Former Gov. Paul LePage took issue Wednesday with Lewiston’s bid to get by with fewer school days this year.

“I think just the opposite,” said LePage, a Republican seeking to win back the office he held from 2011-19. “I think we should increase the school year.”

Former Gov. Paul LePage in Auburn last month File photo

“If we have to go through into July, that’s fine,” LePage said during an interview with the Howland-based WVOM radio station.

The Lewiston School Committee agreed unanimously Monday to allow the district’s superintendent to request a waiver from the state to have fewer than the mandated 175 school days out of concern that COVID-19 may make it difficult to be in school that long.

Maine’s minimum school year of 175 days is already lower than most other states. In New England, four states require at least 180 days. Vermont has the same limit as Maine.

The school year in Lewiston is expected to stretch into the third week of June as it is.


The district’s superintendent, Jake Langlais, told school committee members that he “can’t look a teacher in the eyes right now and say that if we have a disruption now, we’re going to extend the school year. It’s really late in the year, our buildings are hot, the kids are done, the staff, and I love them, they’re done.”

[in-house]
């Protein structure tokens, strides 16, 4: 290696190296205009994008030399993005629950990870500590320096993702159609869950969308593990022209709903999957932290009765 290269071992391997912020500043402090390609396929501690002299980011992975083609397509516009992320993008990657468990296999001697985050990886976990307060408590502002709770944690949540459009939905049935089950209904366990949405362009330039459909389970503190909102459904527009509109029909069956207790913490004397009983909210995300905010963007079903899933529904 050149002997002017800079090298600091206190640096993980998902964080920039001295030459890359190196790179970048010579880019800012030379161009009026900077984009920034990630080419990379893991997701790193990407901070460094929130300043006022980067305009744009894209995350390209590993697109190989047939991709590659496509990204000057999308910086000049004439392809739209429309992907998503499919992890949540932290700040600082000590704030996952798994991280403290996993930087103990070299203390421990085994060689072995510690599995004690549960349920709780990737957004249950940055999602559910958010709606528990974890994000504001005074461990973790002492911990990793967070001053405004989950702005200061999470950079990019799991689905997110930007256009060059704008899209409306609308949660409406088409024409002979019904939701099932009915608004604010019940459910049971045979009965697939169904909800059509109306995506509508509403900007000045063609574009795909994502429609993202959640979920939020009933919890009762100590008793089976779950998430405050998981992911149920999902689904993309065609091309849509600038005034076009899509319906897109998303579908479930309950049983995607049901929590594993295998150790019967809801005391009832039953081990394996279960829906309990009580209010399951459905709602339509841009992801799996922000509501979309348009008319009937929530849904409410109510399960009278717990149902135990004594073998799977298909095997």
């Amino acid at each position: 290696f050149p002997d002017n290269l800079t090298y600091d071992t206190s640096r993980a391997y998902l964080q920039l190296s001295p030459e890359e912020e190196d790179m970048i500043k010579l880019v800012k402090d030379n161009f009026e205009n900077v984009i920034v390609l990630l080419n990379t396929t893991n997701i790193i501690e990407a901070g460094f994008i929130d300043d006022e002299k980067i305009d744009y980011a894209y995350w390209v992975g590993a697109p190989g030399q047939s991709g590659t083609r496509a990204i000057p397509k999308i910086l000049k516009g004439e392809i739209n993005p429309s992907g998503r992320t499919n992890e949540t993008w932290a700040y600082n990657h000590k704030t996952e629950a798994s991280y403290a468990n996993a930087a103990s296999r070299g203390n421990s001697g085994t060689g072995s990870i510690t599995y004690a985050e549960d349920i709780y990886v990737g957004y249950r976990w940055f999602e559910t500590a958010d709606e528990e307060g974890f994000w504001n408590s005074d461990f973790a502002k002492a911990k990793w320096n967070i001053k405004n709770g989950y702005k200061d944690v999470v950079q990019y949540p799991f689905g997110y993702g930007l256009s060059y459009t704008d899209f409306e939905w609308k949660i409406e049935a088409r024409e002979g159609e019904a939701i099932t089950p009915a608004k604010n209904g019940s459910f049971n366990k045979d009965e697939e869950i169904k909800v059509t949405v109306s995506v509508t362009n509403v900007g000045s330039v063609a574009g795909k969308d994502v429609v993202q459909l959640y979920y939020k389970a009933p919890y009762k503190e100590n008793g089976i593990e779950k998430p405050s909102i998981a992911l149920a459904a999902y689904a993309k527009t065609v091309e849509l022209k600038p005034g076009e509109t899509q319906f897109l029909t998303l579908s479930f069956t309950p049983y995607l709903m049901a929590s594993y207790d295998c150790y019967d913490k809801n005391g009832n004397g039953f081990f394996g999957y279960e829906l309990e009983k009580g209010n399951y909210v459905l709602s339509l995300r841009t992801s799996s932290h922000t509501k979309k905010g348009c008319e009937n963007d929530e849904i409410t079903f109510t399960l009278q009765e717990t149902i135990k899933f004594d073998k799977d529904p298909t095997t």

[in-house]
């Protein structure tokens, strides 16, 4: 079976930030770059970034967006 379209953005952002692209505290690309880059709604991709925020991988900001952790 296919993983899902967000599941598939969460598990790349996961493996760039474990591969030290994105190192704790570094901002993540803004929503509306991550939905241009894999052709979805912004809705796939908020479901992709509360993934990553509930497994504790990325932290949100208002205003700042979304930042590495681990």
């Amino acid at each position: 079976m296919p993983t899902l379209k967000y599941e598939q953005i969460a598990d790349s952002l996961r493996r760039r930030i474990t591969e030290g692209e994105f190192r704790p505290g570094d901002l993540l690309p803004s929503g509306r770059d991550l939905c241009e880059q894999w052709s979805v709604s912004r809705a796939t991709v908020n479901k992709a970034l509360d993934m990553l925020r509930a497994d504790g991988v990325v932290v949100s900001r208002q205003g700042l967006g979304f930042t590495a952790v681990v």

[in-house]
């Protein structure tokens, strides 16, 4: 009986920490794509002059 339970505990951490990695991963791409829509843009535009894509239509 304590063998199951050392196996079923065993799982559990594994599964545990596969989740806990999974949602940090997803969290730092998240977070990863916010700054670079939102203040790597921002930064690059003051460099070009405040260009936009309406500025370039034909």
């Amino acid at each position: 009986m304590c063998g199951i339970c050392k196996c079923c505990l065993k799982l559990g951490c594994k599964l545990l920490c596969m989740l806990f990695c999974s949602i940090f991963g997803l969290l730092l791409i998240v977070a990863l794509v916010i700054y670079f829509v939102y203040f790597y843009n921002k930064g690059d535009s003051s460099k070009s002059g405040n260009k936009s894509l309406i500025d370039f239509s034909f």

LePage said, though, that students are already “falling behind” because of dealing with COVID-19 issues since they initially shut down in March 2020.

“Their tests are showing that kids are losing so much,” LePage said. “We need to get our children back on par.”

It is not clear what test scores the governor was talking about.

LePage said students need “to have a normal life” again after such a long period of disruption.

He pointed to a study cited by the U.S. Centers for Disease Control & Prevention in June that found attempted suicides by teenage girls was “way, way up,” as the former governor put it. Researchers said the rates in early 2021 were 50% higher than in the same period in 2019.


LePage is hoping to defeat Democratic Gov. Janet Mills in the November general election. Mills took over leadership of the state after winning the 2018 race. LePage, who had served two terms, was not allowed legally to seek reelection that year.

In his wide-ranging radio interview, LePage said the state should recognize it has “completely lost the battle of slowing the spread” of COVID-19 and ought to focus instead on doing more to try to minimize the damage caused by the pandemic.

While LePage called for people to get vaccinated and boosted, he criticized efforts to require that people get the shots.

But if health care workers are mandated to get them, he said, welfare recipients should, too.

After all, “they can travel and mingle much easier than a person who’s at work,” LePage said. “There should be a requirement for those who are collecting welfare to be vaccinated.”

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